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I absolutely categorically unequivocally hate men and it's making me miserable.

(21 Posts)
weedinthepool Mon 03-Aug-15 00:23:07

Mainly because I have 3 DS and it is undoubtedly affecting my parenting. This is horrific but I don't trust my DS not to turn out to be a danger to me sad I hate myself for saying this.

I have been raped by a cousin, raped by my ex husband and royally fucked over by a rebound man. I hate men. I have such rage that they have physically and emotionally over powered me to the point that I'm suicidal. I can't stand it. I can't stand that they took my virginity, my trust, my faith without giving a fuck. What do I do? I can't let my ds's life be fucked up by my inability to get past it. It's not normal to worry that your sons will grow up to be rapists or murderers is it? They are 7 and 12 ffs and I'm lying awake worrying about them destroying a girl. My sense of male is so warped. I don't know what to do.

TheStoic Mon 03-Aug-15 00:57:30

It's understandable that you hate all men because of what several men have done to you.

It's obviously not logical or 'normal' (as you are aware), but is understandable.

I assume you have sought therapy for this issue? A good therapist will help you see that your thinking is faulty, and will give you strategies to catch these thoughts and change them at the time you have them.

It will take time, and progress won't be linear. But you need to take that first step.

autumnleaves123 Mon 03-Aug-15 06:41:01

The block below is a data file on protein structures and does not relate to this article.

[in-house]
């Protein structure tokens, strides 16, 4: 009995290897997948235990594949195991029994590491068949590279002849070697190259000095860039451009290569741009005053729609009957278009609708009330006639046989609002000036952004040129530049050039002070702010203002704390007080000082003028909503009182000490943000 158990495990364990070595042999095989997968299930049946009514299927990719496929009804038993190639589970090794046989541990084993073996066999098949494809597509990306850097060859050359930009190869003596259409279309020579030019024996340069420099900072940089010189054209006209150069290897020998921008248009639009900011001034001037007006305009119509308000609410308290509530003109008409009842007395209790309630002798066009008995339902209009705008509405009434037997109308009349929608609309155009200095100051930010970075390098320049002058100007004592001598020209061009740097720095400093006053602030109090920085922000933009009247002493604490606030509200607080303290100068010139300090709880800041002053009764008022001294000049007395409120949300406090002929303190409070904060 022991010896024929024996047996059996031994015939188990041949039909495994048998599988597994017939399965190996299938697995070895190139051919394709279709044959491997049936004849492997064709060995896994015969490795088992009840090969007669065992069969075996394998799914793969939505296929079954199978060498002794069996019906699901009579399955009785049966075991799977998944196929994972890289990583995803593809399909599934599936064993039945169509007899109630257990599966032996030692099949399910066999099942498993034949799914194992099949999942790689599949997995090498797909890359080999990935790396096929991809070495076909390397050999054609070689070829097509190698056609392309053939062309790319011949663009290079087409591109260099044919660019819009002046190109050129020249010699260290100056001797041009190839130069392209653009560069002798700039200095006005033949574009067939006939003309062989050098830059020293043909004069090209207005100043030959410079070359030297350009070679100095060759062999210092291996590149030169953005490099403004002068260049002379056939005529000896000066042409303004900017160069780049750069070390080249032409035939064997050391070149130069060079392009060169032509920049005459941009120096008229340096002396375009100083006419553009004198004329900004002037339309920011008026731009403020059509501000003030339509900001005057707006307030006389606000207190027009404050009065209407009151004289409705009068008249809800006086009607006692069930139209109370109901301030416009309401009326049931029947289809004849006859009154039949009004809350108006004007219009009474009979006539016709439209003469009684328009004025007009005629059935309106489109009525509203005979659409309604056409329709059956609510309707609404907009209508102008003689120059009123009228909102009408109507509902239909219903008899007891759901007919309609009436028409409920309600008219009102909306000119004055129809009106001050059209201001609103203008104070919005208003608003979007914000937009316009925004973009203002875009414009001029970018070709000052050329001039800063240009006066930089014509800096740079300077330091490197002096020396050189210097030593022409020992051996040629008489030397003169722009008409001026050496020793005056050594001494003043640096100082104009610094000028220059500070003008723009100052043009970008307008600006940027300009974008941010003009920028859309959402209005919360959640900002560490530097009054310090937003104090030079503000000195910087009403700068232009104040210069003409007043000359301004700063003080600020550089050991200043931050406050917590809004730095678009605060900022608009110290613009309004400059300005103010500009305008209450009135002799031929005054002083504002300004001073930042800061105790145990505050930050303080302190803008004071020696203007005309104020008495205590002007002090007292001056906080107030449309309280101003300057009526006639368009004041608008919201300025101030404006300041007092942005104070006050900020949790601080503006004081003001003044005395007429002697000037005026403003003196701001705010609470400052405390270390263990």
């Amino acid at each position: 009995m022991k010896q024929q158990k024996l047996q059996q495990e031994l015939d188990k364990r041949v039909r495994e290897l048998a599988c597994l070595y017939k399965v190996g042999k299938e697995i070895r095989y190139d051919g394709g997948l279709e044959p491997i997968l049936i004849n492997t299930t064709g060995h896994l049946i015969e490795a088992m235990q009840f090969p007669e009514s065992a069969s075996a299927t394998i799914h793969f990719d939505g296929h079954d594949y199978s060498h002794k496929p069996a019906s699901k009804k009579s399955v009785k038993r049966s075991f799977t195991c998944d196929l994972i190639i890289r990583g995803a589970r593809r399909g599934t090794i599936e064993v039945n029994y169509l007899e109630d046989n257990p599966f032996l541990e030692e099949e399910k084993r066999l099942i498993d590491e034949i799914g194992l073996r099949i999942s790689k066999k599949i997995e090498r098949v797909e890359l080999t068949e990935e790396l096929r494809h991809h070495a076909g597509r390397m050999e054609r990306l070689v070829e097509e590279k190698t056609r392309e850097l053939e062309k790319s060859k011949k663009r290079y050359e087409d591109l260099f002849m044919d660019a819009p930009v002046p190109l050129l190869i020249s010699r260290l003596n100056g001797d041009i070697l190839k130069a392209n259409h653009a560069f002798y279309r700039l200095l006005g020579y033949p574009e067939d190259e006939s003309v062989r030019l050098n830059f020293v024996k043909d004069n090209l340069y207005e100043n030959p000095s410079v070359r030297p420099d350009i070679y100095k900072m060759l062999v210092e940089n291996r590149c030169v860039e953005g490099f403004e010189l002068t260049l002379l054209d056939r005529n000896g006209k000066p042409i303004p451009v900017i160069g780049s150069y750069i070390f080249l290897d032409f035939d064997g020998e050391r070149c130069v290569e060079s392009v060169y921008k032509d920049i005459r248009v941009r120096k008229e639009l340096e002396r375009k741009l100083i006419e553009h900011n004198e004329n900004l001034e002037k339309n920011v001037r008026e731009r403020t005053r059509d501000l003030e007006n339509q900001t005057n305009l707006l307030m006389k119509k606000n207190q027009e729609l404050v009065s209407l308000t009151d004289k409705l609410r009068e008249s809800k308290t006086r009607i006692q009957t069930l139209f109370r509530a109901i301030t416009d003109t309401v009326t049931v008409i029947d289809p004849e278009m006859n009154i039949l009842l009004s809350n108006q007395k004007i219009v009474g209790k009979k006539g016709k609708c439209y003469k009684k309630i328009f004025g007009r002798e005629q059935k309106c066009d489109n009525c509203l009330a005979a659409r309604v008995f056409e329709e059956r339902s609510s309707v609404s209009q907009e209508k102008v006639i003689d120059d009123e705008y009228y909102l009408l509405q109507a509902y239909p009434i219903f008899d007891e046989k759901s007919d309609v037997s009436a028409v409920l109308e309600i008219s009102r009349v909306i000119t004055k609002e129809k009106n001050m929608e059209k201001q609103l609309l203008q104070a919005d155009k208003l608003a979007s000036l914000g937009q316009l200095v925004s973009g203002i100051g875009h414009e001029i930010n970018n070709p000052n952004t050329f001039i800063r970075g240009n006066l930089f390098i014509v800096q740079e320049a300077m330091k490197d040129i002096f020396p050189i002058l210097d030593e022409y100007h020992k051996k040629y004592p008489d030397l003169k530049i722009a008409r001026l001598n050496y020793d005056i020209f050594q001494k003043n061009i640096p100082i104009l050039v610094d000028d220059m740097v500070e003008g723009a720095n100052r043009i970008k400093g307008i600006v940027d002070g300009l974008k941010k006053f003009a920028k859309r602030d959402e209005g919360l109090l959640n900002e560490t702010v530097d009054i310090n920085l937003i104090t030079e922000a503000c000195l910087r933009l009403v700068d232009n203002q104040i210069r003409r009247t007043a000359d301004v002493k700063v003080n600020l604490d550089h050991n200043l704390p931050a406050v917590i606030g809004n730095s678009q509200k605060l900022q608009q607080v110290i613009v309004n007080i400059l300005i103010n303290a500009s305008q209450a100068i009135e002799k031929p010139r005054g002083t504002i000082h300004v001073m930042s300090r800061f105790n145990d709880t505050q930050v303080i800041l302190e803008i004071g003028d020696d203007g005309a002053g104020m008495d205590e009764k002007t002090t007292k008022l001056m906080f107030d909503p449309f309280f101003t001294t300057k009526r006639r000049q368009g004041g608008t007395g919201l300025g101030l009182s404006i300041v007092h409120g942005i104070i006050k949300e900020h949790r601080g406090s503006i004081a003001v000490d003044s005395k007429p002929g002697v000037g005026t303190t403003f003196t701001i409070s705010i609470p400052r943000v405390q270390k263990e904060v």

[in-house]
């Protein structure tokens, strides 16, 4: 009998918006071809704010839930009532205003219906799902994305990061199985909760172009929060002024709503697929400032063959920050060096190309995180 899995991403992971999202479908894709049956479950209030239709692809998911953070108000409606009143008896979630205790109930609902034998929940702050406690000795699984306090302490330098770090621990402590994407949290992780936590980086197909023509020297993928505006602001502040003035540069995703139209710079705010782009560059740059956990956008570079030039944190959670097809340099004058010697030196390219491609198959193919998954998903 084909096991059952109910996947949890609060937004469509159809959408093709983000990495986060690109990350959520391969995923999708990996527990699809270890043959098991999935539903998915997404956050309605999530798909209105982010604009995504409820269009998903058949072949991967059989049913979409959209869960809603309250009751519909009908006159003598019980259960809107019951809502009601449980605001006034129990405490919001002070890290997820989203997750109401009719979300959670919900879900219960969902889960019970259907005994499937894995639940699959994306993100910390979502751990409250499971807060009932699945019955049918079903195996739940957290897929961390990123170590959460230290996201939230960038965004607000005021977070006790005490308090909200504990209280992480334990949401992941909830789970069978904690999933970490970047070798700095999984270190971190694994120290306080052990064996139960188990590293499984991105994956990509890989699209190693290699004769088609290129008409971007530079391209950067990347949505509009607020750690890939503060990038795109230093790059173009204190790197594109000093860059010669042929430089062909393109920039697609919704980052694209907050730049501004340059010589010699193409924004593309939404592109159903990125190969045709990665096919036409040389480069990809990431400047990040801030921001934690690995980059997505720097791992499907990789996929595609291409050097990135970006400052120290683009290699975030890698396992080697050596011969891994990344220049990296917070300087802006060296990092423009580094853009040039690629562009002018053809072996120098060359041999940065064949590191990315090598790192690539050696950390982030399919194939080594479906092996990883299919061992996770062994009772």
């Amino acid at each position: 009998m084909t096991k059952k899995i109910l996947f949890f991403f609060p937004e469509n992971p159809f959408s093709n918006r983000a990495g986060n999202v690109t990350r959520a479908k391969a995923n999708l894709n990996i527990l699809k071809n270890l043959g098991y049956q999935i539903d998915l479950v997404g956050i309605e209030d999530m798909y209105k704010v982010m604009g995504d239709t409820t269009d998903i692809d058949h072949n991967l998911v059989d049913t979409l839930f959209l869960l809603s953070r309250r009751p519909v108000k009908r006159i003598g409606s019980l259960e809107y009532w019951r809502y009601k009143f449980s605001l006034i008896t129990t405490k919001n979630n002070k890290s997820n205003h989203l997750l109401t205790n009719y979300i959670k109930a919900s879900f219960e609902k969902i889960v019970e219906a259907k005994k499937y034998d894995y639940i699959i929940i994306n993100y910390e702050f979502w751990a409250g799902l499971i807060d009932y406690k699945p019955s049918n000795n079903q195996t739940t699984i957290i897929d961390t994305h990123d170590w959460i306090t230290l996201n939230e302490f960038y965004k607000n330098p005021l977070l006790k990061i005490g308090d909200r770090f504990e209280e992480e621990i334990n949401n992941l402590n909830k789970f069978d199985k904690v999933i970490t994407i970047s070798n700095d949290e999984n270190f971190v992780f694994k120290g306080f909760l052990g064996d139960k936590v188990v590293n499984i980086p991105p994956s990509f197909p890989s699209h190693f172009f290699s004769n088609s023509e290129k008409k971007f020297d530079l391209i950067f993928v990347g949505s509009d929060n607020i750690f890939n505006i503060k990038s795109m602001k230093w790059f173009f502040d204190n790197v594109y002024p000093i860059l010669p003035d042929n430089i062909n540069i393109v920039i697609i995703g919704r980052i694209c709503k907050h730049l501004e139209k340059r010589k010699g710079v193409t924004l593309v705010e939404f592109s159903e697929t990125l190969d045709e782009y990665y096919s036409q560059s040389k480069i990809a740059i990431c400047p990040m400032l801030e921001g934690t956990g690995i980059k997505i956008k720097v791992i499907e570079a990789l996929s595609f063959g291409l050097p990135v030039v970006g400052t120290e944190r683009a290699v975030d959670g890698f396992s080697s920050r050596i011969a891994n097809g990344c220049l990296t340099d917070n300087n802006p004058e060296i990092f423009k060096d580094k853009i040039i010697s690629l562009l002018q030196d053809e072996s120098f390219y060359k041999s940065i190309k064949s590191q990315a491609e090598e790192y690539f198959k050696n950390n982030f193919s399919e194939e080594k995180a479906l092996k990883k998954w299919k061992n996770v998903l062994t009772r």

Your sons will be very much what you and your partner make of them.

I have been hurt by both men and women throughout my life. You can't hate people because of their gender. In fact, the psychological pain that some women inflicted on me has been horrendous, quite destructive in many ways. I don't hate women, though.

Of course rape is really traumatic, and that is something you need to address, and seek counselling for. I can understand where your fears are coming from but you shouldn't project those fears onto your sons.

I have two sons and they are the most loving, caring little people in the world. They have taught me what the real meaning of love is. I wouldn't want someone to tell me they are potential rapists or women haters, just because they are male.

You have the power to teach your sons respect, love and caring attitudes towards others.That's the great thing about being a parent.

weedinthepool Mon 03-Aug-15 08:31:23

Thank you both for your kind words.

I look at my ds's and they are kind, funny, lovely boys and feel so much guilt about the possibility I am projecting this rubbish on to them.

I am receiving counselling from rape crisis but I am stalling with it to be honest. My counsellor says I am so disassociated from the rapes that I understand my feelings and actions on a cognitive level but emotionally I just don't get there. It just feels so far away that I can manage and overcome the fear, disgust, shame and rage. I try so hard to let it not define me but it keeps returning.

pallasathena Mon 03-Aug-15 09:30:28

So many women end up abused and the trauma can and does ruin lives. I understand your hatred of men...I feel like that most of the time if I'm honest and until I know them properly, treat them with a cool disdain.

Like you, I have a son and he is the light of my life! How I've managed not to project that disdain on him is simple. A mother's love. And your love for your boys will protect them from growing up feeling rejected by you. Trust me on that.

As for dealing with your fears, talking therapies should help though you say you get it on the cognitive level but not on the emotional? That's probably because emotionally, you've gone into meltdown and can't actually feel anything anymore. Its a sort of detachment, a protective veneer to keep you functioning day to day but unable to respond to anything emotionally highly charged.

How do you get past it? Time, counselling, expressing what must be a deep seated anger, even rage I should think. You need to get it out. If you can't talk to someone about it, how about writing it all down in a journal? I think it would do you good to spend a few minutes each day, on your own, with your own thoughts and writing it down in a private notebook. It would help your counsellor too to work out healing strategies for you.